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Discipling Artists in Florida

U.S. missionary associate builds relationships with underserved subculture.
Assemblies of God U.S. missionary associate David E. Elliott and his wife, Vicki, are taking an Early Church approach to discipleship in ministering to artists. They have started a discipleship ministry in Florida called Artisan.

David and Vicki are ordained AG ministers who served in pastoral positions for more than three decades after graduating from the AG’s Southeastern University in Lakeland, Florida. In 2017, they sensed God directing them to form a discipleship ministry and they now serve with Church Mobilization.

Putting their belongings in storage, they moved from Alabama to the Sunshine State, basing their ministry in the Sarasota/Bradenton area. They travel to art events across southwest Florida, which David says has a strong art culture. Artists typically are church-averse, he notes.

“Generally speaking, artists and creatives are very firmly entrenched in the segment of society that doesn’t believe the Church has any relevance to the world right now,” says David, who originally is from Key West.

The Elliotts’ approach is to intentionally build relationships with people who don’t know Christ. In an effort to establish gospel inroads, they start simple conversations with artists about their work and their lives, looking for ways to connect their story with God’s story.

“To go to them, we have to take off the trappings of church, and be the church by loving them and reaching out to them in very natural but supernatural ways,” says Vicki, 54. “We must hear their stories, be willing to journey with them, and walk them to Jesus.” When an artist becomes a Christian, the Elliotts plug them into one of the region’s various churches with which they have a relationship.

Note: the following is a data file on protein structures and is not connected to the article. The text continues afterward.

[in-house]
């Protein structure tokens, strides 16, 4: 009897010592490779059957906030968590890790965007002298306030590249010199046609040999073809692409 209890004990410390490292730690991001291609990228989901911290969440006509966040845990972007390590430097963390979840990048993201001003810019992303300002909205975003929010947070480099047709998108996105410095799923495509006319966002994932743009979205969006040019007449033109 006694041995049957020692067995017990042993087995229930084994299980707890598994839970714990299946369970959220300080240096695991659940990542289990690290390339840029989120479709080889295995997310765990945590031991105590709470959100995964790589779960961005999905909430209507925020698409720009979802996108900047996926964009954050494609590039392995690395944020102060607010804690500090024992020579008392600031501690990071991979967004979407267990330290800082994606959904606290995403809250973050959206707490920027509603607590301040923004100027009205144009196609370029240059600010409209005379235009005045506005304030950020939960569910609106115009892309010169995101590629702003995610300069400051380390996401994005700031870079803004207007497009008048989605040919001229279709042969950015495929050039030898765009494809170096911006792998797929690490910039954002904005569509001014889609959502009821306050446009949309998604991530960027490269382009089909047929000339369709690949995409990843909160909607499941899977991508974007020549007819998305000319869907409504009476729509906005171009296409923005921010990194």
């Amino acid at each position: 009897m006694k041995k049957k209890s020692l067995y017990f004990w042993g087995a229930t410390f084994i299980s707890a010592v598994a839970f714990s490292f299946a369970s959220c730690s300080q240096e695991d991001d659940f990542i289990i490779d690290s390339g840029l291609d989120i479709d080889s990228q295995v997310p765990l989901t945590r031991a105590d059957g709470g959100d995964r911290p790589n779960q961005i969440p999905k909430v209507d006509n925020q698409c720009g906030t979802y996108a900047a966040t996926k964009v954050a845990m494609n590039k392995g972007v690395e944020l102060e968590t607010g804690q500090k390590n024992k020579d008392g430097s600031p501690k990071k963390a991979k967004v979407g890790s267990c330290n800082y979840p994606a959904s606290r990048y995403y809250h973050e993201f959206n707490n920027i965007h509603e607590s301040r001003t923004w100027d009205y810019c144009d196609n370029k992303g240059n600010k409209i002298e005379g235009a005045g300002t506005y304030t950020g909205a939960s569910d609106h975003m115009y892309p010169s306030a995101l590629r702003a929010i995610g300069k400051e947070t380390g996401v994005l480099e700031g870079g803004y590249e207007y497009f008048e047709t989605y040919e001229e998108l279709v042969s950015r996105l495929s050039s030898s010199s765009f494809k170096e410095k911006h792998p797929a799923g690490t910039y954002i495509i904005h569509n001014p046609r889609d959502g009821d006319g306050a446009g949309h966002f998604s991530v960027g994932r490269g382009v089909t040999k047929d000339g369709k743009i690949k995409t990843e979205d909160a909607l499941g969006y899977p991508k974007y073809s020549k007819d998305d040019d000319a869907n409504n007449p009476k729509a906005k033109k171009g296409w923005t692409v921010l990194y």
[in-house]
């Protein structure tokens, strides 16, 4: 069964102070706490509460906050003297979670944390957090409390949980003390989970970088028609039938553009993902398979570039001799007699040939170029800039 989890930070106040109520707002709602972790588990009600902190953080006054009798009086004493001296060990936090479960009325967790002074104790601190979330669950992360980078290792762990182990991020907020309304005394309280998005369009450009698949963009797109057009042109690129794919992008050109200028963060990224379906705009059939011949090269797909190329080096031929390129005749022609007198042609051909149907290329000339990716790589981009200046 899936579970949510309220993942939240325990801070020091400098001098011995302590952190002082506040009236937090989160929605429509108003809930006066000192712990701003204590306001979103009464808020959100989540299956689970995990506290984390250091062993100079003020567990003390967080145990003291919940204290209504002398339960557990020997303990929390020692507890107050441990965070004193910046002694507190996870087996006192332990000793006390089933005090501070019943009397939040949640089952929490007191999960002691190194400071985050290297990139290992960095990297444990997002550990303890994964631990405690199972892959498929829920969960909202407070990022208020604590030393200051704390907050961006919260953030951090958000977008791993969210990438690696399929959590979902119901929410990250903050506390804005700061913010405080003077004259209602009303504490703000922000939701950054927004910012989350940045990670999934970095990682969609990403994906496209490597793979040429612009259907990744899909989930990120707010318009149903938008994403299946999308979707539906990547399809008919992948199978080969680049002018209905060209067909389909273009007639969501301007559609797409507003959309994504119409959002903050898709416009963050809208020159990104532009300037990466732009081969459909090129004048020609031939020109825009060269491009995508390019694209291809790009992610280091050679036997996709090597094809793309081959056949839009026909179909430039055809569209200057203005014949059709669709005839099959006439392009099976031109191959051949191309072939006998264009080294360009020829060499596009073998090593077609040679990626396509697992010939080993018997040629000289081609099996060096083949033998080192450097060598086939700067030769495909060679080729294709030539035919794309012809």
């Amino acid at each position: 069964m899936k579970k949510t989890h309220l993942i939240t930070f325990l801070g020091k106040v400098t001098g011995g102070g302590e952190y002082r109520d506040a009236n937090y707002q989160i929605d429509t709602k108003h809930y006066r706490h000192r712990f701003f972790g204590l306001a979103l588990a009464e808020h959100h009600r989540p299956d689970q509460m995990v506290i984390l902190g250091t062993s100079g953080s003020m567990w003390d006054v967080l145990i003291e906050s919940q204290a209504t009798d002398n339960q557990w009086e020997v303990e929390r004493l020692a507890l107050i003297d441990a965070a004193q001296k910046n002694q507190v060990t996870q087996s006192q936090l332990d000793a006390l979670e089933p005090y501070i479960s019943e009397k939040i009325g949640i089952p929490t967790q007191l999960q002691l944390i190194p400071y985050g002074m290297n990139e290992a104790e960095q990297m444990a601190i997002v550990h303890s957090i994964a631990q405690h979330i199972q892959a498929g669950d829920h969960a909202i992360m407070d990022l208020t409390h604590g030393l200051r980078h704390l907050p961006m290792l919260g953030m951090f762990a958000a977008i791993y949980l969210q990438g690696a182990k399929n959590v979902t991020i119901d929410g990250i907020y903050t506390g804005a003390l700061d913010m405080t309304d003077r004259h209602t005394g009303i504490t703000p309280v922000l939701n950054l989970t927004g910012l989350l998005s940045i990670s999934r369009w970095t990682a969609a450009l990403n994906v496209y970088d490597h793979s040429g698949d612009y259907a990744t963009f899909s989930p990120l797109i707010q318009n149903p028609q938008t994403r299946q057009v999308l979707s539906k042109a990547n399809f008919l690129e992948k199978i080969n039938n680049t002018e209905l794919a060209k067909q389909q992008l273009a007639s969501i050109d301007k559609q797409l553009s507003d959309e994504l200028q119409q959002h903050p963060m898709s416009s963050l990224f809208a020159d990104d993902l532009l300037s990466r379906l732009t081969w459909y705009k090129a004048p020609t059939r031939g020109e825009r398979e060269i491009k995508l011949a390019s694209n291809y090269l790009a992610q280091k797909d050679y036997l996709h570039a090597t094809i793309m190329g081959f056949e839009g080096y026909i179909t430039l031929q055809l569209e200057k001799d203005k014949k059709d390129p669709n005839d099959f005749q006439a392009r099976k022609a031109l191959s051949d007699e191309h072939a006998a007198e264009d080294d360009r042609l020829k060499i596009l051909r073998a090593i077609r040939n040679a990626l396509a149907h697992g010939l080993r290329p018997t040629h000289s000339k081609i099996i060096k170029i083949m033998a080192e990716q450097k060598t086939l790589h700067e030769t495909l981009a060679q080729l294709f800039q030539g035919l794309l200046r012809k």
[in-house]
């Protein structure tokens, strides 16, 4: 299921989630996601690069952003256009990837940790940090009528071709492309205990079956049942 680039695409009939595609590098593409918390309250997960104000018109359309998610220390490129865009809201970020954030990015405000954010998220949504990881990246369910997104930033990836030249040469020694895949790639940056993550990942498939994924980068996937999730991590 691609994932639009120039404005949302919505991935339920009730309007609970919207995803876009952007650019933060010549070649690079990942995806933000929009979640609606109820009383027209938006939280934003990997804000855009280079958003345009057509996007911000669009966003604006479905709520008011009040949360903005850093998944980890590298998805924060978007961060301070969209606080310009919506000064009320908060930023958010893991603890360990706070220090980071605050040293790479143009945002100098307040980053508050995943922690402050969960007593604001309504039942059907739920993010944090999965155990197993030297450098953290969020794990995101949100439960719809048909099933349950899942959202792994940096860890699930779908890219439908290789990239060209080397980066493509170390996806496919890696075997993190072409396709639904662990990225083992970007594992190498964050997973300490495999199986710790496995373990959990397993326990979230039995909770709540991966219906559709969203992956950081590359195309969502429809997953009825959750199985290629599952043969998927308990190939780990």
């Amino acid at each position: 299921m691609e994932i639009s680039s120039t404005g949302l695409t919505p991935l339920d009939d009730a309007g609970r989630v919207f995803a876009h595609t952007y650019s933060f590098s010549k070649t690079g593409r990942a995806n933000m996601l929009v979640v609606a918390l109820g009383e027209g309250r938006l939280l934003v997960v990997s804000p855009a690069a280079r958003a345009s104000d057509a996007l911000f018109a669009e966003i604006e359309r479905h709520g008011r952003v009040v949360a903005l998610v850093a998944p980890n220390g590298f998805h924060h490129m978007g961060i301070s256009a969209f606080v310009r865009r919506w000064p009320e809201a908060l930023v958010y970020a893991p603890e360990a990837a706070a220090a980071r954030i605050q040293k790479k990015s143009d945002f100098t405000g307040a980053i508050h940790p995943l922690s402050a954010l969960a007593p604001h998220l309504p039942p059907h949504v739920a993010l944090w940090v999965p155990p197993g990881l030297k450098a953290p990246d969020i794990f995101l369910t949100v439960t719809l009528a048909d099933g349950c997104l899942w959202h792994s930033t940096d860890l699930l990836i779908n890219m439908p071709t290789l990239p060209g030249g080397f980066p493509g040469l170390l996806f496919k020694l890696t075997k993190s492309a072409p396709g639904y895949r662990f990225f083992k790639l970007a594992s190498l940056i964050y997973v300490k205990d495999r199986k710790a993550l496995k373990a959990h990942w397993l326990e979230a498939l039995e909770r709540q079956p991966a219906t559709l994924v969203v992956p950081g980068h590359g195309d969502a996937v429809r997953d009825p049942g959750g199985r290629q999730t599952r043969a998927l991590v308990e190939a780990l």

In December, the Elliotts had the opportunity to minister at the Showfolks Holiday Circus Festival in Sarasota. They hosted an 800-square-foot hospitality tent with a free children’s craft, water bottles, a shaded sitting area, a family photo station, phone charging station, and a porch area where musicians played Christmas music.

David, 56, says record high temperatures drove many people to the tent. The Elliotts prayed with people from various walks of life, including Muslims, Amish, circus performers, and vendors.

The Elliotts also will be hosting pour paint clinics. He says as people pour paint over a canvas, their emotional barriers start to come down and they’re willing to share stories. That provides opportunities for David and Vicki to look for ways to share the gospel.

In addition to discipleship, Artisan offers a training program called Live Sent. Over the course of a weekend, the Elliotts lead a series of interactive workshops, designed to encourage those who may struggle to see themselves as evangelists or disciple-makers, empowering them to share their faith naturally.

David’s longtime friend Tommy Morabito, his roommate at Southeastern University, is part of a group of Artisan disciples who talk on Zoom on a regular basis. People in different states get a chance to share about their lives and encourage each other.

“What David has been teaching us is that there's a distinct difference between the way Christians today think and the way Christians thought back in the times of the apostles,” says Morabito, who lives in Canada.

The Elliotts work alongside AG congregations such as Suncoast Church in St. Petersburg for support. The Elliotts also are part of a larger ministry Touching Nations Today based in Brooksville.

Fiona Morgan

Fiona Morgan is a freelance journalist and artist. She is a graduate of Asbury University and lives near Chicago.